In an interview with Isaac Fitzgerald of Buzzfeed News, Dr. Zinga Fraser discussed the the various moral, personal and political considerations that Shirley Chisholm faced during her first days as a Congresswoman in January 1969.
Dr. Fraser points out that after running an “Unbought and Unbossed” campaign—and as the only Black woman in Congress at the time— Chisholm found herself in a challenging position, both as an independent leader and as an individual confronting the racism and sexism of her day. Accordingly, Dr. Fraser observes, Chisholm could not be “sure about her alliances and the connections to her colleagues.”
With the the nation watching her as the first Black woman in Congress, and a political system that expected freshman legislators to simply follow orders, Fraser adds that it was also an “important time” for Chisholm “to represent her district.”
Among other things, Fraser discussed Chisholm’s legendary fight against what she called “the senility system”—a system that dictated only the most senior and well-connected politicians dictated who sat on Congressional committees. She also discussed the way that Chisholm innovated new ways to effect change for the marginalized in a static, elitist political system, as well the upcoming biopic on the Congresswoman’s life that stars Viola Davis. When asked to give advice on how what the Amazon production (and similar forthcoming projects) can do justice to Chisholm’s legacy, Fraser offered this:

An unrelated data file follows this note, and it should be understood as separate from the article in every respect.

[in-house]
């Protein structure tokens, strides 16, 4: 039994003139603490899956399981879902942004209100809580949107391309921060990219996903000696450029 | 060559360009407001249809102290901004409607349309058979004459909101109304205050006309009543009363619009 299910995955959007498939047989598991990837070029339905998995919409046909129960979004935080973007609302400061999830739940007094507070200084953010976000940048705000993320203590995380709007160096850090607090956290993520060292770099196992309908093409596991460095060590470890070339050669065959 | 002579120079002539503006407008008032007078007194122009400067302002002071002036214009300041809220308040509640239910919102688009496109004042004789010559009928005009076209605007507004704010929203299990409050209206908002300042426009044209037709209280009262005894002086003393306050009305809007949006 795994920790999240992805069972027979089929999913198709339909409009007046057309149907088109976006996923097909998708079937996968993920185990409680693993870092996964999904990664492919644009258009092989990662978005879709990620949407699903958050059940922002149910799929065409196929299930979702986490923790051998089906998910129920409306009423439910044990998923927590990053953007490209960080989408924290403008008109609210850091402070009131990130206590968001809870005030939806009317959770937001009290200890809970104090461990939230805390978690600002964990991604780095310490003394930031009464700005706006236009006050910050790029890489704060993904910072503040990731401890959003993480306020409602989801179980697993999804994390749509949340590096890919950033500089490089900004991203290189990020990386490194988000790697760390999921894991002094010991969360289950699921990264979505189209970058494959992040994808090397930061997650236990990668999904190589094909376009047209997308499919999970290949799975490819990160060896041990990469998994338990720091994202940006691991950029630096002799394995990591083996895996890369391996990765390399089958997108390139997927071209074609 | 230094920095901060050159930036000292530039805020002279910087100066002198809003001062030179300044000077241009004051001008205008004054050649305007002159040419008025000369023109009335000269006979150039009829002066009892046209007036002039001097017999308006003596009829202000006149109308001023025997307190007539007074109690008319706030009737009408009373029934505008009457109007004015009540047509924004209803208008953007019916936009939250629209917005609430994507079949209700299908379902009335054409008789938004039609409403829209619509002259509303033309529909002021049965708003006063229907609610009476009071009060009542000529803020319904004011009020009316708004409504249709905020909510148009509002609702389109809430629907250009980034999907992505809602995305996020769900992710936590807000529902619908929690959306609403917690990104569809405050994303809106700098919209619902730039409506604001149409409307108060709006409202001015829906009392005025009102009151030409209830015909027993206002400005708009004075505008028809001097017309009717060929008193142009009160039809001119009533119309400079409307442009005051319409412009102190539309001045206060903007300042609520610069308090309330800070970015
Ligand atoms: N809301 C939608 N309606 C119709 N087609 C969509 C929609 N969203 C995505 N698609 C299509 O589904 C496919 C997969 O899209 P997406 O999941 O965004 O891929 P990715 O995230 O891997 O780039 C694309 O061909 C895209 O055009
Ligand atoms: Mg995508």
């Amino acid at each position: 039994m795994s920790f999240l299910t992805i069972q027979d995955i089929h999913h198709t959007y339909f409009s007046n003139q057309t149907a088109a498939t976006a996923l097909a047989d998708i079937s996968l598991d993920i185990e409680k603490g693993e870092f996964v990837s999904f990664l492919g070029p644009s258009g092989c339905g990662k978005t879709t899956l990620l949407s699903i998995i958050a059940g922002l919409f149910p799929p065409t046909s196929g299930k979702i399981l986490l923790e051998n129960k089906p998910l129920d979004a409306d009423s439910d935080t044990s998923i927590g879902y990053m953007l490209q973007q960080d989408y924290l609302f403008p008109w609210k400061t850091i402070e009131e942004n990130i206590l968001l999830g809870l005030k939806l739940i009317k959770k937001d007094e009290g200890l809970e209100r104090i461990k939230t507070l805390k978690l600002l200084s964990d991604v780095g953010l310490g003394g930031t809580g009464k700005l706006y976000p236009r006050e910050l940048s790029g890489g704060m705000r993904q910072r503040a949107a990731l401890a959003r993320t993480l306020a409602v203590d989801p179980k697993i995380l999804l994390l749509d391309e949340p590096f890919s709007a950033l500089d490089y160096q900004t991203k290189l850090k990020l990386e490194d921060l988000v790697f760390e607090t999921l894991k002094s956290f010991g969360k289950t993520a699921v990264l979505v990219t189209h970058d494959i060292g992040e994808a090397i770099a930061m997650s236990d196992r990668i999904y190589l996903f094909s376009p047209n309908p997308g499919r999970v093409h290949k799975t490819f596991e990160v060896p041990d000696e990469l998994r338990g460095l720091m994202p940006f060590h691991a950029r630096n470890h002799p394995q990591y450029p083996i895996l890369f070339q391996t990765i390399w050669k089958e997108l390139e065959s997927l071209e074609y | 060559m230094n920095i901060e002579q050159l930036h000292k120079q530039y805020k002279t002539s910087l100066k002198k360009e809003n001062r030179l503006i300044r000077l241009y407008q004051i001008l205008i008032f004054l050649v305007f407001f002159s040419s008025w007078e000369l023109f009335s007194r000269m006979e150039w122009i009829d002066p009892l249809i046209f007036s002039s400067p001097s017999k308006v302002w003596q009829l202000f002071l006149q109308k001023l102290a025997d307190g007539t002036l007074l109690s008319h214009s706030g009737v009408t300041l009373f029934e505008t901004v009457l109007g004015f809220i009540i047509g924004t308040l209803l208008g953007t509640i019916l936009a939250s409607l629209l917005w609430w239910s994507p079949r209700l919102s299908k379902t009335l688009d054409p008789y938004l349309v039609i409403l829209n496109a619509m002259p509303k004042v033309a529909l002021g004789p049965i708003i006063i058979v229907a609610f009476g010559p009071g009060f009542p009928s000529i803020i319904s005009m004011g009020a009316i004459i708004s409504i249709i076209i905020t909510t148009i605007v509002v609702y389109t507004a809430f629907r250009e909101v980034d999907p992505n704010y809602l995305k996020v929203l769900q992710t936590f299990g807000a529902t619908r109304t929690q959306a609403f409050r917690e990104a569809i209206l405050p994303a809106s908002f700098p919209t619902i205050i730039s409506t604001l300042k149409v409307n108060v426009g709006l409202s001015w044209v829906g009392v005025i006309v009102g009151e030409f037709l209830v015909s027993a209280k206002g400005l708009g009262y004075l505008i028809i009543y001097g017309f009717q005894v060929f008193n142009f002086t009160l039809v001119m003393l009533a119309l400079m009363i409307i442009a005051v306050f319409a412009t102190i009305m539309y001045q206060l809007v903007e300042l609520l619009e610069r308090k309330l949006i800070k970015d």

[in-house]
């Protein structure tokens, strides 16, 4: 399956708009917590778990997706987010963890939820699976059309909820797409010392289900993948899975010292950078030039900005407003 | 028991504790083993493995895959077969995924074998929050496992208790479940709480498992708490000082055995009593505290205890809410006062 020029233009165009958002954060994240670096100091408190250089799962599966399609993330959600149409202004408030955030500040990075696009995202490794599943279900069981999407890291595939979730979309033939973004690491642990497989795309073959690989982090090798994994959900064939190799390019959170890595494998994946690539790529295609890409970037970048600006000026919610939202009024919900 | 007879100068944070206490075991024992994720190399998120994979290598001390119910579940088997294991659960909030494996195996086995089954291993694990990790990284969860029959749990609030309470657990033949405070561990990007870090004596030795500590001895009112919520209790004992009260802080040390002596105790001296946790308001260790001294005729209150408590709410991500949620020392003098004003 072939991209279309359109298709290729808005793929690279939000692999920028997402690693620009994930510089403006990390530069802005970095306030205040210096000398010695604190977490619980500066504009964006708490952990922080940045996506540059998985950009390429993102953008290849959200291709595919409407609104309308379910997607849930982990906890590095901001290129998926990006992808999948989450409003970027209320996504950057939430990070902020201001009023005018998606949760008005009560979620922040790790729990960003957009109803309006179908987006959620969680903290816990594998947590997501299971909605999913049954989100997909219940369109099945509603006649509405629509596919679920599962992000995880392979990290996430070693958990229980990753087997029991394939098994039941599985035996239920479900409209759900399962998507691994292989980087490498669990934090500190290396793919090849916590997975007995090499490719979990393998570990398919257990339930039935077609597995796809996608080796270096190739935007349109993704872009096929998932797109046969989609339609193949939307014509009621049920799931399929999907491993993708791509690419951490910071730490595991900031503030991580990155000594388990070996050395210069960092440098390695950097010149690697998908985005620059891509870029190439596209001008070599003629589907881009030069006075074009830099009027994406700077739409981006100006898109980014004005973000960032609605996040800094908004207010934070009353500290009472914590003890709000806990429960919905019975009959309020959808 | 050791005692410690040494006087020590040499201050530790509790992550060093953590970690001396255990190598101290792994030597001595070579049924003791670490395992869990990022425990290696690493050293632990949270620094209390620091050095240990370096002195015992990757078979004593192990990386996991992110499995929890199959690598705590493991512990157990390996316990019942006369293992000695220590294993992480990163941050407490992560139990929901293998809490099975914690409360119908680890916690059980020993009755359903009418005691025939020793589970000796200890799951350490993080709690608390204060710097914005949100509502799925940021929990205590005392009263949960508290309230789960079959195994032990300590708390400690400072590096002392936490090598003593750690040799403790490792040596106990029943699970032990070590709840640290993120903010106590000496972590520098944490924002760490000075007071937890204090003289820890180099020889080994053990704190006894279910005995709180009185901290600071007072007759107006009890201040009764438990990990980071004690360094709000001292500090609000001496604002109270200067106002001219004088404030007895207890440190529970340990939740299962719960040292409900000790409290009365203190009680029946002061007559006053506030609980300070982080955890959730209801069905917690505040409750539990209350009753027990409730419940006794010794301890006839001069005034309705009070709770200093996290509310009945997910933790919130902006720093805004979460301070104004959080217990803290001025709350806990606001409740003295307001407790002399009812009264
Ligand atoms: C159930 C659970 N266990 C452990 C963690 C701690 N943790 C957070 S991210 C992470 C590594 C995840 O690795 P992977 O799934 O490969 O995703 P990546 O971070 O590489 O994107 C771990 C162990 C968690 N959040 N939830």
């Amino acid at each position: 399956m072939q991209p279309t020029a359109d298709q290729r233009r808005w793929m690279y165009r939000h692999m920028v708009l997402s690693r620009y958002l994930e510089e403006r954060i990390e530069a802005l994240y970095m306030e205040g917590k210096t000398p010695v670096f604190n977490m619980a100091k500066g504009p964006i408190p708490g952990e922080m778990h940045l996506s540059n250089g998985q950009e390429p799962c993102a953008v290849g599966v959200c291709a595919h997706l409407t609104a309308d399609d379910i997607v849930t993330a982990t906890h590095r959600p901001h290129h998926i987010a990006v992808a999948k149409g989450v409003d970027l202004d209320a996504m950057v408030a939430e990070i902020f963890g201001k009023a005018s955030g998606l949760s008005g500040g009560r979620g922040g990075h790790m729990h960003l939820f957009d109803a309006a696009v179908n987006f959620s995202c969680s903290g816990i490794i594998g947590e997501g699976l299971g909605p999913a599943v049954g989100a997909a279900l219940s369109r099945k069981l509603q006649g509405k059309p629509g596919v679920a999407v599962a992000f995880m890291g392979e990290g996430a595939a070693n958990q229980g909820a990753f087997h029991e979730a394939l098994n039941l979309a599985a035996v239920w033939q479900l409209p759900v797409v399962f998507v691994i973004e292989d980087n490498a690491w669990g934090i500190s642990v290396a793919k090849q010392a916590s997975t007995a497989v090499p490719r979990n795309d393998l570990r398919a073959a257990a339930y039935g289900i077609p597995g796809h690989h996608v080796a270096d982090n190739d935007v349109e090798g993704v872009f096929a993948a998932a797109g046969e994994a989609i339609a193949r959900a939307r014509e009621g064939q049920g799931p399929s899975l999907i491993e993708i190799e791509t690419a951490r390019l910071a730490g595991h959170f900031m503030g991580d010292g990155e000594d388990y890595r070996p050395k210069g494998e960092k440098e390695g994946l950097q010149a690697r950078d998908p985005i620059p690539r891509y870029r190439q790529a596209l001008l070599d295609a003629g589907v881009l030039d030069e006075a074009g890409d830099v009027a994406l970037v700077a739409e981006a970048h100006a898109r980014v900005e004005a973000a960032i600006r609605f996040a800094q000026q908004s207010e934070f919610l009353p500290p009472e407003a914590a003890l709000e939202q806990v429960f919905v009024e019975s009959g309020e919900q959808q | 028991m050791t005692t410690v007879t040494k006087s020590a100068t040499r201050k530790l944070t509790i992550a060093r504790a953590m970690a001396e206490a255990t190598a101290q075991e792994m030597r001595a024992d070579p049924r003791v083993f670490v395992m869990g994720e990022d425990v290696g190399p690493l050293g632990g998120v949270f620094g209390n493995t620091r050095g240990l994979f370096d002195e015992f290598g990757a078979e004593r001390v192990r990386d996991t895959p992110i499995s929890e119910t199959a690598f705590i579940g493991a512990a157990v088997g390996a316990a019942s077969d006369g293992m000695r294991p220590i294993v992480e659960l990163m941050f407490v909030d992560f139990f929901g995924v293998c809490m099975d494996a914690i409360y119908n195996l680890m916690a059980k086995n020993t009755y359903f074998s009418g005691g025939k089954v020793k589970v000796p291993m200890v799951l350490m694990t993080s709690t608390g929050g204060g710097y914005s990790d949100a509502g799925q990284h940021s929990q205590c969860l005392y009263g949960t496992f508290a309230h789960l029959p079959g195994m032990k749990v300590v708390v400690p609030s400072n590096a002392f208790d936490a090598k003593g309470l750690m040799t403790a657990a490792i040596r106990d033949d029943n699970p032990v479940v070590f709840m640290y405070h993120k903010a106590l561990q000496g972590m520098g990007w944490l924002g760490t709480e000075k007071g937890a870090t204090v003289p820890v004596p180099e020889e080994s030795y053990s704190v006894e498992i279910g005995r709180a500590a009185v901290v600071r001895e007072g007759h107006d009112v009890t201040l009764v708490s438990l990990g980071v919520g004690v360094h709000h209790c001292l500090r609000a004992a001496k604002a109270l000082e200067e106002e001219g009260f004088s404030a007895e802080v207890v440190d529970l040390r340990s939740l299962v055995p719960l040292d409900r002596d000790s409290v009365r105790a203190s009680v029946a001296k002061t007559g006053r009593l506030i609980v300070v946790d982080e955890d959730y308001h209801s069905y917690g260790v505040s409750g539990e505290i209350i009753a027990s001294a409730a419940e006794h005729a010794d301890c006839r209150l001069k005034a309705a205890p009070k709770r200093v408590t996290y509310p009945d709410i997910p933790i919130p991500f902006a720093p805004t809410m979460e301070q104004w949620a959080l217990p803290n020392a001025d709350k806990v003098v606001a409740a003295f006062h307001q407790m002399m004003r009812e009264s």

It requires a significant amount of historical background and analysis. We really hope that people stay true to Chisholm’s advocacy, the issues that she spoke about, to infuse that into who she was. And also have a nuanced understanding. She wasn’t just a boring congressional member—she was on fire, she loved dance, she was full of life.
Dr. Fraser’s analysis of Chisholm’s entry into Washington also serves as a reminder of the many challenges faced by the women of the incoming 116th Congress. Many of these leaders, including Ayanna Pressley of Massachusetts and Alexandria Ocasio-Cortez of New York, have acknowledged Chisholm as the inspiration for their own groundbreaking campaigns.